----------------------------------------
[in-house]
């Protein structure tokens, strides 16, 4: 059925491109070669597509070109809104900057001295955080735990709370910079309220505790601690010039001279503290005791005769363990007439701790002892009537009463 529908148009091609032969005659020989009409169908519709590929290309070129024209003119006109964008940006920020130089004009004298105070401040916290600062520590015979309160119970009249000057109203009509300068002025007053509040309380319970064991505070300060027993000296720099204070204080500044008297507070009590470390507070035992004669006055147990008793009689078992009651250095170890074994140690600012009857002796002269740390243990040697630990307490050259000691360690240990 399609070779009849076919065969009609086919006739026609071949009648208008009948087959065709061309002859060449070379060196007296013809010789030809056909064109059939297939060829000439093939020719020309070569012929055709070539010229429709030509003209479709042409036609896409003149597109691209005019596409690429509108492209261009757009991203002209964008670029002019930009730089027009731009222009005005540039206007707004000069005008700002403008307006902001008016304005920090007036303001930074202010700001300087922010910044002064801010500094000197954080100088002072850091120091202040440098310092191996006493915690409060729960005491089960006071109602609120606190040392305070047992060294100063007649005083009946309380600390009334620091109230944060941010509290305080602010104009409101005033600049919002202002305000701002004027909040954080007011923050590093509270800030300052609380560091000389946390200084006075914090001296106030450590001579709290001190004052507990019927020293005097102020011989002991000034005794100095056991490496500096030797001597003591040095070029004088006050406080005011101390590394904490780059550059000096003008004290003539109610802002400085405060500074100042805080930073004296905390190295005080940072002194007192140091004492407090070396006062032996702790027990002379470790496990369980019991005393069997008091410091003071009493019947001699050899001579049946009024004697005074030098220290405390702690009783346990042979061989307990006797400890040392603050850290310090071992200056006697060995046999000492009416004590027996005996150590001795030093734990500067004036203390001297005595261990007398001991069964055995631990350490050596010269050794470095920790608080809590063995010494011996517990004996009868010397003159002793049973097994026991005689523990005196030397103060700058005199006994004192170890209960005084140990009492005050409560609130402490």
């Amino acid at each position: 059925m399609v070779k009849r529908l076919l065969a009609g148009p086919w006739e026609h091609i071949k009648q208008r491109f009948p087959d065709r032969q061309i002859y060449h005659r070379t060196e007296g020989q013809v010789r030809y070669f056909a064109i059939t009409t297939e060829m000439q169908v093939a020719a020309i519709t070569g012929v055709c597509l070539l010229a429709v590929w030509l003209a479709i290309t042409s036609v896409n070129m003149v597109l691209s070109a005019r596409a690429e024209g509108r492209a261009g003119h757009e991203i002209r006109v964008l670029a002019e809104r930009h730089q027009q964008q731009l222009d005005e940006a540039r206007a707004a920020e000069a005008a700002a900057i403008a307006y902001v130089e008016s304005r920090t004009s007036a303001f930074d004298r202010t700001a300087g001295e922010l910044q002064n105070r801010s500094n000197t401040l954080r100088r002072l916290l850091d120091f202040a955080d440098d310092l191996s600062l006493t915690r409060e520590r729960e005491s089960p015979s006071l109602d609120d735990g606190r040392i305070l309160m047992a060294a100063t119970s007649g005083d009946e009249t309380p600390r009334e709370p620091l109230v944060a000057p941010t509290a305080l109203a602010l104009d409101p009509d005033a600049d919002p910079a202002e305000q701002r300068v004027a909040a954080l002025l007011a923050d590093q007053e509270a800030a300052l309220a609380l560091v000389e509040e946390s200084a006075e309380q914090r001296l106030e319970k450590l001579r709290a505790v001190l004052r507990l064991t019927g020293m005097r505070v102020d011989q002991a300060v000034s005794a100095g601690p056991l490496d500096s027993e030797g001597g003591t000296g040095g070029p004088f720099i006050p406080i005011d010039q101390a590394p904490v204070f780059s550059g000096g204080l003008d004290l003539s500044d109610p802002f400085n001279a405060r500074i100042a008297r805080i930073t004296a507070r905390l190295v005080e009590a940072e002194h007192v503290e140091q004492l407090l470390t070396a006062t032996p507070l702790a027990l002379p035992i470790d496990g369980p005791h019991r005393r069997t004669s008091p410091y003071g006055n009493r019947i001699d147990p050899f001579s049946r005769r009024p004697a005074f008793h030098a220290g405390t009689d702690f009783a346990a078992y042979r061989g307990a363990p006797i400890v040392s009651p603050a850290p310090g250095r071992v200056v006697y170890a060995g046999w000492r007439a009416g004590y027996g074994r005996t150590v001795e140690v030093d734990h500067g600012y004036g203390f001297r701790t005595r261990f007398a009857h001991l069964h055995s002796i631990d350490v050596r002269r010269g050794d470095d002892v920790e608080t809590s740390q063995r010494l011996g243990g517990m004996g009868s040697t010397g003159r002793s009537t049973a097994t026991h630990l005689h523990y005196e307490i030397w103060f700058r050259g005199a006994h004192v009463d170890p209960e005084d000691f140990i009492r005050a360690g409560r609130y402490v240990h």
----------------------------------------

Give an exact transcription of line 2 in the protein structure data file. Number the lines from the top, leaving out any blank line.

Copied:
């Protein structure tokens, strides 16, 4: 059925491109070669597509070109809104900057001295955080735990709370910079309220505790601690010039001279503290005791005769363990007439701790002892009537009463 529908148009091609032969005659020989009409169908519709590929290309070129024209003119006109964008940006920020130089004009004298105070401040916290600062520590015979309160119970009249000057109203009509300068002025007053509040309380319970064991505070300060027993000296720099204070204080500044008297507070009590470390507070035992004669006055147990008793009689078992009651250095170890074994140690600012009857002796002269740390243990040697630990307490050259000691360690240990 399609070779009849076919065969009609086919006739026609071949009648208008009948087959065709061309002859060449070379060196007296013809010789030809056909064109059939297939060829000439093939020719020309070569012929055709070539010229429709030509003209479709042409036609896409003149597109691209005019596409690429509108492209261009757009991203002209964008670029002019930009730089027009731009222009005005540039206007707004000069005008700002403008307006902001008016304005920090007036303001930074202010700001300087922010910044002064801010500094000197954080100088002072850091120091202040440098310092191996006493915690409060729960005491089960006071109602609120606190040392305070047992060294100063007649005083009946309380600390009334620091109230944060941010509290305080602010104009409101005033600049919002202002305000701002004027909040954080007011923050590093509270800030300052609380560091000389946390200084006075914090001296106030450590001579709290001190004052507990019927020293005097102020011989002991000034005794100095056991490496500096030797001597003591040095070029004088006050406080005011101390590394904490780059550059000096003008004290003539109610802002400085405060500074100042805080930073004296905390190295005080940072002194007192140091004492407090070396006062032996702790027990002379470790496990369980019991005393069997008091410091003071009493019947001699050899001579049946009024004697005074030098220290405390702690009783346990042979061989307990006797400890040392603050850290310090071992200056006697060995046999000492009416004590027996005996150590001795030093734990500067004036203390001297005595261990007398001991069964055995631990350490050596010269050794470095920790608080809590063995010494011996517990004996009868010397003159002793049973097994026991005689523990005196030397103060700058005199006994004192170890209960005084140990009492005050409560609130402490």